“It’s changed dramatically,” Chisholm said of the way his office has conducted business in recent times.

Categories: Politics, Public Safety

7 thoughts on “John Chisholm On the Hot Seat”

  1. Ted Chisholm says:

    @Dudley Sharp: The idea is that justice is more than retribution. The taking of another’s life, outside of an on-the-spot self-defense scenario, is not only a gross violation of the sanctity of life; it is an aberrant act that contravenes basic social norms. A government that employs the death penalty undermines these norms. Individuals elected to enforce these norms, such as a district attorney, should and (at least in Milwaukee) do understand this.

  2. Dudley Sharp says:


    Sadly, my comment was removed for some unknown reason. Don’t know how you answered it.

    I’ll try, again.

    John Chisholm said, “By refraining from the death penalty, I think it demonstrates a more consistent approach toward valuing human life.”

    That, of course, makes no more sense than:

    “By refraining from incarceration, I think it demonstrates a more consistent approach toward valuing human freedom”, meaning no sense, at all.

    A sanction is only a sanction when we take away that which is cherished, be that time and labor, with community service, money with fines, freedom with incarceration and life with execution.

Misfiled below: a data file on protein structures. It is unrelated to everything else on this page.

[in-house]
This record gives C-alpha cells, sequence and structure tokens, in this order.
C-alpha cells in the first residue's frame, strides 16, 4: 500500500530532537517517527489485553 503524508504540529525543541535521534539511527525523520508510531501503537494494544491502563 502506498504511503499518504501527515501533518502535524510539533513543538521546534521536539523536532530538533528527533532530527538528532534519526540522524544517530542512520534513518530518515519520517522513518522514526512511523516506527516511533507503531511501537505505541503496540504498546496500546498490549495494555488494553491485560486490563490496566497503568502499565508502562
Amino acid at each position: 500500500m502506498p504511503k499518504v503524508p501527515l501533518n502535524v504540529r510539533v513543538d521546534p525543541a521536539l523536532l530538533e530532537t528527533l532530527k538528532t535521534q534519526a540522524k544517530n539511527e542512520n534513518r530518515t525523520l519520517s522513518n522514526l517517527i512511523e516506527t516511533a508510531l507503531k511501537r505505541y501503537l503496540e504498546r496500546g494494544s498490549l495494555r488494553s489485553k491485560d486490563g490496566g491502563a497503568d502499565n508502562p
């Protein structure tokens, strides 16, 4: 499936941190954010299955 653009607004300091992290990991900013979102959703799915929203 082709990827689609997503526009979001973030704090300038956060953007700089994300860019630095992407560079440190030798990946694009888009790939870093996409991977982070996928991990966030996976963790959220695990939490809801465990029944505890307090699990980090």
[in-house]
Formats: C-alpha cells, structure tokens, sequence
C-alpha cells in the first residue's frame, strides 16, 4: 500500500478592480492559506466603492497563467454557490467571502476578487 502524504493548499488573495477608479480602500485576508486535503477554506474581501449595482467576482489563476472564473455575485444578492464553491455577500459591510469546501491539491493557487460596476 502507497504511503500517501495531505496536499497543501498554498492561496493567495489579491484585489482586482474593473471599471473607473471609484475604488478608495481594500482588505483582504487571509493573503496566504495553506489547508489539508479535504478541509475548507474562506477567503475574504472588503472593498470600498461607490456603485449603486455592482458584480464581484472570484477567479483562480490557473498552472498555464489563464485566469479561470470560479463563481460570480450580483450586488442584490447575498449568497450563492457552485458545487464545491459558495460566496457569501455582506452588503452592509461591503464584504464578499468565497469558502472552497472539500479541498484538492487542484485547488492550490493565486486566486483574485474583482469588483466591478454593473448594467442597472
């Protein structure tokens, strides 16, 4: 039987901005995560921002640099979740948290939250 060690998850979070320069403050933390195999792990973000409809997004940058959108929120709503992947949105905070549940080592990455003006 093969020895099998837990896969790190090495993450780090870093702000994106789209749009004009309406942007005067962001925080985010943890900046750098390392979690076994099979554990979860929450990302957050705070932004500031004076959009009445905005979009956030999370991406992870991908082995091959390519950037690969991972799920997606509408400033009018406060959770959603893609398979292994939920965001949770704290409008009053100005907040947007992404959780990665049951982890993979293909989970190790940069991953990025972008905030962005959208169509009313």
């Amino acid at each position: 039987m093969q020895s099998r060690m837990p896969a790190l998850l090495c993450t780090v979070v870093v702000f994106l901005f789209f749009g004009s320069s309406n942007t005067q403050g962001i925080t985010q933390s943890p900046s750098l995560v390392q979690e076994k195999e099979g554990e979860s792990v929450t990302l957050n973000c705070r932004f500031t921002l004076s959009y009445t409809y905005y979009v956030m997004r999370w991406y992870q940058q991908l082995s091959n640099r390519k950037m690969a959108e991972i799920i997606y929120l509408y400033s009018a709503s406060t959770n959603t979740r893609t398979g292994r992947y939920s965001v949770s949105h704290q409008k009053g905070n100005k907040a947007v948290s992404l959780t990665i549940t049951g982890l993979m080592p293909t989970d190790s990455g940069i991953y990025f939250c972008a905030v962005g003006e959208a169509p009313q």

Just retribution means the punishment will be proportional to the crime.

    It is the sanctity of innocent life that call s for execution for the murderer who murdered that innocent life, just as it is the sanctity of freedom that requires incarceration.

    Here is a superb review of the 2000 years of death penalty support, within the context of “sanctity of life”:

    By Man Shall His Blood Be Shed: A Catholic Defense of Capital Punishment (2017), Edward Feser & Joseph Bessette

  3. Dudley Sharp says:

    My hats off to John. Very tough job and I appreciate, very much, what he does..

  4. PMD says:

    The only proper punishment for murder is the state executing the perpetrator? Why don’t more countries practice that then? That sure doesn’t sound superb unless one is desperately searching to justify their blood lust.

  5. Dudley Sharp says:


    That is not a logical conclusion.

    I think execution is a fair, just and proportional sanction for some murders, just as I think fines,, community service and different lengths of incarceration are fair, just and proportional for some crimes, yet I have no “lock them up” lust, nor community service lust, nor fines lust but, instead, an appreciation for sanctions that are just – not too harsh, not too lenient.

  6. Dudley Sharp says:


    I used to be against the death penalty and, very much, understand that position.

    I never stated nor implied nor have ever thought that execution was the only proper sanction for murder. I think it is appropriate that the judge or jury should have the option of choosing life or death in some cases, lesser in others.

    It appears that some governments feel more wise than the majority of their citizens and, as such, have outlawed the death penalty, contrary to their citizens wisdom. Even in Western Europe, the most anti of anti death penalty governments, the majority of their citizens support the death penalty for some criminals, as they did for Saddam Hussein, who, by his conduct, forfeited his right to live, just as many others have forfeited their freedom, money, time and labor or property.

  7. Dudley Sharp says:

    Ted Chisholm:

    All criminal sanctions are based within just and legal retribution, meaning that punishment is just and proportional to the crime – sanctions which are not too harsh and not too lenient.

    That is the goal of the law, the jury and the judges.